Provision of safe, adequate water is a basic necessity for the healthy living of a community. In this section, demand of potable water in the New Capital City Area has been dealt with. On the basis of the total water demand in different design years, identification of the water source, requirement of treatment
plant, and storage reservoirs have been estimated. Presently, the area is rural with ponds, small reservoirs and canals. It is also dotted with small to very
large water tanks, which are used by the villagers for ablutions, washing cattle and for irrigation. The Mahanadi Main Canal that runs along the western bank of the river principally feeds the extensive canal network in the New Capital City region.
10.1.1 Water Supply Norms Prescribed By CPHEEO
The per capita domestic requirements as per norms prescribed by Central Public Health and Environmental Engineering Organization (CPHEEO), Ministry of Urban Development, and Govt. of India are as under:
WATER SUPPLY NORMS FOR NAYA RAIPUR
Considering recommendations of CPHEEO Manual for Water Supply, Master Plan for Delhi 2001 and
Raipur Development Plan 2005, the following water supply norms have been adopted for the Naya
Residential areas 150 litres per capita per day
Commercial areas and Government Offices 70 litres per employee per day
Hotels 180 litres per bed per day
a. With beds more than 100 450 litres per bed per day
b. With beds less than 100 340 litres per bed per day
Institutional/ Industrial and Other areas 45,000 litres per hectare per day
Unaccounted Water 15% of total
Fire fighting demand 1% of total demand
10.1.2 Population Forecast
The population forecast for the years 2011, 2021 and 2031 have been shown in the table below:
10.1.3 Water Demand
Based on the above norms, the water demand for the Naya Raipur has been worked out. For Phase-wise
demand of water supply refer to table 10.3.
10.1.4 Water resources and availability
Following surface water resources are available in the area:
− Seonath River
− Mahanadi river
− Mahanadi Canal
Seonath River being seasonal is not considered as a dependable source.
Mahanadi River and Mahanadi Main Canal have perennial flow of water and are dependable sources.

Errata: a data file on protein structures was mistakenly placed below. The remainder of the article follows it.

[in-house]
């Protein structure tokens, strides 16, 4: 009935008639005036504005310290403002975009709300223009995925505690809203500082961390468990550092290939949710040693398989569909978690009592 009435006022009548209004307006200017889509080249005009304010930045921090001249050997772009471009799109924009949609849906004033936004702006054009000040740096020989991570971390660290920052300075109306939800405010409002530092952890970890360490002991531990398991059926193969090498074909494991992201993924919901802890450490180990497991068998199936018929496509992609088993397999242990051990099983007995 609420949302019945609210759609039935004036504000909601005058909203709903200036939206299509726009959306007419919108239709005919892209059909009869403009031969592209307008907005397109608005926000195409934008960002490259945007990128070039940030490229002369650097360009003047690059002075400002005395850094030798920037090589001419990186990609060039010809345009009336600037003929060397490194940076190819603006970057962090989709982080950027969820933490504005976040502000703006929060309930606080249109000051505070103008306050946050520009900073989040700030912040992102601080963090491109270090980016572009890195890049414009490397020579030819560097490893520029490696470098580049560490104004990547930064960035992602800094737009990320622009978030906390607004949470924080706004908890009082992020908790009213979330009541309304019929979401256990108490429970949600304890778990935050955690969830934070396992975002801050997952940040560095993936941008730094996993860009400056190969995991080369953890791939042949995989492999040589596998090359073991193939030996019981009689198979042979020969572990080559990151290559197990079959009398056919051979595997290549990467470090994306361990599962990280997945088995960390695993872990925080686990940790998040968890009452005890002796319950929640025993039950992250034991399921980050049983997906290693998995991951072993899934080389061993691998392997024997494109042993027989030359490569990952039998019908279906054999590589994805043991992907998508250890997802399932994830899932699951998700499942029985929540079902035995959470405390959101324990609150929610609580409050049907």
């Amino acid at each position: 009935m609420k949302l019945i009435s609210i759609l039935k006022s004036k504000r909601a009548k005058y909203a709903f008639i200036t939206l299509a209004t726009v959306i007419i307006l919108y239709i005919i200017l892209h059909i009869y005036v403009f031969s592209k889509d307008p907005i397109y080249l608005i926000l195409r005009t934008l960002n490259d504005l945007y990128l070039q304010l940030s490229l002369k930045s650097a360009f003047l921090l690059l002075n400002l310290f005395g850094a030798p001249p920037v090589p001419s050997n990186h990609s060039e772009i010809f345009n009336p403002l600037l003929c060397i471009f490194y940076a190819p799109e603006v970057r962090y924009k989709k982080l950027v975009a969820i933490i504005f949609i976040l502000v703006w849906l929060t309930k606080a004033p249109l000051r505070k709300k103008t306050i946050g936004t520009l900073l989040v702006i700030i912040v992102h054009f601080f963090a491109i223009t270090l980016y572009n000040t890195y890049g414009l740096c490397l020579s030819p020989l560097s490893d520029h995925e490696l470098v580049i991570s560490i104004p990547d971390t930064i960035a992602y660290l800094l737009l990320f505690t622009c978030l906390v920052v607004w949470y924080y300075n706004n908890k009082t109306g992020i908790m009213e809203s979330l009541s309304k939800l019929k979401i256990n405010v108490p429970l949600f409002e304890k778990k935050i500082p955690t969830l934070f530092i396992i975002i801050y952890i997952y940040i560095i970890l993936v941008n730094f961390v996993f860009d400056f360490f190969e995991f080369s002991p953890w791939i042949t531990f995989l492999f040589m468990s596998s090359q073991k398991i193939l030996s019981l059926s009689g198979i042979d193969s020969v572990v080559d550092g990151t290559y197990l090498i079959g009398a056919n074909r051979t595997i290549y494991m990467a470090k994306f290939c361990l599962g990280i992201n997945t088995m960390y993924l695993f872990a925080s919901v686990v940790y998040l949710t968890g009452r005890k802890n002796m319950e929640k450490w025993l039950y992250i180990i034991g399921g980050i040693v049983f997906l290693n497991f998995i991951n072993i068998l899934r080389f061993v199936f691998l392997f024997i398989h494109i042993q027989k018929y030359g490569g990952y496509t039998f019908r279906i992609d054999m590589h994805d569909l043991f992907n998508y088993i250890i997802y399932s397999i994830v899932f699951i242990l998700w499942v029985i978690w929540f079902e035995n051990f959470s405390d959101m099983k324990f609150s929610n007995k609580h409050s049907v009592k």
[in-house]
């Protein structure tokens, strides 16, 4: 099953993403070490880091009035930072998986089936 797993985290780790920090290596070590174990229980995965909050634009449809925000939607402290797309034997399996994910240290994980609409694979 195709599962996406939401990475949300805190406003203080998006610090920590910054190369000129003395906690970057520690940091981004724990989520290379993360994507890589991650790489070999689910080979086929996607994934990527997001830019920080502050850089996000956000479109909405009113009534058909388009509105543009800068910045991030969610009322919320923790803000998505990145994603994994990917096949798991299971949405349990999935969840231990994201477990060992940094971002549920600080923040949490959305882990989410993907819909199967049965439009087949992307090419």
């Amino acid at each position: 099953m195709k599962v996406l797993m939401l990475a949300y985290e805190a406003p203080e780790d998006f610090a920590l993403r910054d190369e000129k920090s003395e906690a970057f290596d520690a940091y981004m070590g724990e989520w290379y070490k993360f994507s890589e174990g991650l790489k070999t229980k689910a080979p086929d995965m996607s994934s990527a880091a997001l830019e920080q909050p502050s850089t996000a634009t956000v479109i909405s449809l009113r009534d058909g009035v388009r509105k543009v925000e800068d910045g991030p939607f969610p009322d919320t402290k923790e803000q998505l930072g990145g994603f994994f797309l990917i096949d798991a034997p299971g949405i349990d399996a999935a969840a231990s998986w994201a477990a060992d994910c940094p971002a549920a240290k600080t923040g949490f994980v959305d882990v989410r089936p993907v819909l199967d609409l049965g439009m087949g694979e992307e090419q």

− For the first phase requirement of water, Mahanadi Main Canal intake or Annicut construction
on Mahanadi River can be considered.
− For the water requirement in the second and the third phases, new barrage near Rajim may be
10.1.5 Water Treatment Plant
The canal water or water available from the proposed barrage on the Mahanadi River, after treatment, will be supplied to the city. The treatment will include screening, sedimentation, filtration, and disinfection, the level of treatment depending on quality of available water and permissible drinking water quality standards as specified by CHPEEO or WHO. Table 10.4 gives capacity of water treatment at different phases of development. It is suggested to construct the Water Treatment Plant (WTP) in different modules. Based on availability of water, location of WTP can be arranged in such a way that the cost of distribution system would be the least. The best location for WTP considering the general topography of the area lies near upstream side (near Khandwa dam, South Side of Naya Raipur), which has a high elevation. (Refer map 10.1)
10.1.6 Water transmission, Storage Reservoirs, and Distribution
The proposed water transmission system (raw as well as treated) is proposed to be operated for 20 hours in a day. The MBR at WTP is proposed to be of 6 hour capacity where as the sumps at individual pumping stations are proposed to be of 4 hours duration. The total system basically consists of two
1. Conveyance of raw water from the source to the proposed water treatment plants:
The raw water is proposed to be conveyed from the source to the proposed WTP through pumping
main, by locating head work and pumping station at suitable location..
2. Water from WTP after proper treatment will be supplied to different zones, for which the following
two systems are required:
• Transmission system from WTP to Various storage reservoirs
• Distribution system for various zones.
As per ascetic and landscape profile of the City it is proposed to use underground storage reservoirs and from these Under-Ground Reservoirs (UGR), Booster Pumping Stations can supply the water to distribution network. The concept of providing UGRs and BPS is a recent one and is in use in many metropolitan cities. The system has some obvious merits over the Over-head Tank (OHT) system as discussed under:
i. Economical in cost, construction in easy, requires low capital investments as compared to OHT systems.
ii. Space requirement is less as compared to OHT systems.
iii. Booster pumps can maintain uniform pressure in the distribution system.